Outgroup dehumanization

Dehumanization is a psychological process through which others are derogatively likened to ‘animals’ and perceived as ‘less human’ (Haslam, 2006; Leyens et al., 2000).1 In intergroup contexts, dehumanization can serve to justify the exclusion of outgroups from moral consideration (Bandura, 1999; Bar-Tal, 1989; Opotow, 1990), rendering them ‘unworthy’ of assistance (Costello & Hodson, 2011) or forgiveness (Tam et al., 2008). Not surprisingly, dehumanization is also associated with heightened outgroup prejudices (Costello & Hodson, 2010; Hodson & Costello, 2007) and greater acceptance of outgroup-directed violence (Goff et al., 2008). Put simply, dehumanizing an outgroup paves the way for negative treatment and evaluation of that group.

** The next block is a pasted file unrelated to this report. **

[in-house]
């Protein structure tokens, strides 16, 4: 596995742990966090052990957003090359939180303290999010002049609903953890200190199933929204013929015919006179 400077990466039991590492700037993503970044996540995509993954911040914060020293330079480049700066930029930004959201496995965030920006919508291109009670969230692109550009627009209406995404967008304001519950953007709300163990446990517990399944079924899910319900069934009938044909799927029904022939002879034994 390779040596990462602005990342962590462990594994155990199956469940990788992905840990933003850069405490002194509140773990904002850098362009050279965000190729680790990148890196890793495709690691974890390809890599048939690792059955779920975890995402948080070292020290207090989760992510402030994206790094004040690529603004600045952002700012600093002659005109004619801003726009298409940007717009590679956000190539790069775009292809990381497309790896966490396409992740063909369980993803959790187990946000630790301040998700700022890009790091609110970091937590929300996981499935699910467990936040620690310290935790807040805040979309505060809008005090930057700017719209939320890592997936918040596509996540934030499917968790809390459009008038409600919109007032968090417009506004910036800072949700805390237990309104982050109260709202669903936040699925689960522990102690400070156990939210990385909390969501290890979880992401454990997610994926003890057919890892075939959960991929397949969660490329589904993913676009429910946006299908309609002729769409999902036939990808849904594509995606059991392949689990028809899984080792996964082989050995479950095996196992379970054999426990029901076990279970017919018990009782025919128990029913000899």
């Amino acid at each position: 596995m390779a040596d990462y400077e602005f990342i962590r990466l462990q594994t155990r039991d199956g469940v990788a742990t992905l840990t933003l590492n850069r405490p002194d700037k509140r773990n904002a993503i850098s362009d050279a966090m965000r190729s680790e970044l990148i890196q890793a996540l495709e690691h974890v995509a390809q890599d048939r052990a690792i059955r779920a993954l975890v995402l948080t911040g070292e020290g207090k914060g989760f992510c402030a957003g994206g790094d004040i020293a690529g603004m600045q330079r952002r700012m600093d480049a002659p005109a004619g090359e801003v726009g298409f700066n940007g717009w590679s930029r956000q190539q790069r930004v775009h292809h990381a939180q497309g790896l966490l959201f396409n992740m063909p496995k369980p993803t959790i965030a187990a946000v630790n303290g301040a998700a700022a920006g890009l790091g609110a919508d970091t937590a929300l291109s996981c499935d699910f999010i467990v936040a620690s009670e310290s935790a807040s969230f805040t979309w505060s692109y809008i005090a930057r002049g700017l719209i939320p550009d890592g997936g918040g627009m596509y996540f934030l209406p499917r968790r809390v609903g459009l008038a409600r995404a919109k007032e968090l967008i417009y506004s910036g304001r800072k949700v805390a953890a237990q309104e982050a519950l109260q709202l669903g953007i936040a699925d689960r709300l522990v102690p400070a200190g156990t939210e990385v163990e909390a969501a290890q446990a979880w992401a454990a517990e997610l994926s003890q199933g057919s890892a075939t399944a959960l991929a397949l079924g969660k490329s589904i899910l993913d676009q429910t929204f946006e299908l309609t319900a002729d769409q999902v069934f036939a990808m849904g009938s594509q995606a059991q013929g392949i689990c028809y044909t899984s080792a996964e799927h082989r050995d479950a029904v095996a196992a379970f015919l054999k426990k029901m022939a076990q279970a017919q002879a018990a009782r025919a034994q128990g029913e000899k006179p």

Dehumanization can involve explicit animalistic-outgroup comparisons, such as historical portrayals of Blacks as ‘apes’ or Jews as ‘vermin’ (Livingstone- Smith, 2011). Contemporary approaches to dehumanization, however, are subtler in nature and involve the lesser attributions of ‘uniquely human’ characteristics to outgroups (Haslam, 2006; Leyens et al., 2000). For example, tests of Leyens et al. (2000, 2001) infrahumanization hypothesis reveal that people are reluctant to attribute secondary emotions that are considered ‘uniquely human’ to the outgroup (see Demoulin et al., 2004; Paladino et al., 2002; Vaes, Paladino, Castelli, Leyens, & Giovanazzi, 2003). In contrast, differential attributions of primary emotions that humans share with other animals between the ingroup and outgroup are not expected or typically observed (Demoulin et al., 2004; Leyens et al., 2000, 2001). Furthermore, the concept of ‘humanity’ is only activated when the ingroup (not outgroup) is associated with uniquely human emotions (Vaes, Paladino, & Leyens, 2006). Interestingly, the lesser attribution/association of uniquely human emotions to outgroups usually occurs independently of emotion valence (Leyens et al., 2000, 2001; Paladino & Vaes, 2009), suggesting that infrahumanization is more than a mere expression of ingroup favouritism. Comparable dehumanizing patterns have also been uncovered for the differential attributions of ‘uniquely human’ personality traits to the ingroup versus outgroup (Haslam, 2006; see also Hodson & Costello, 2007).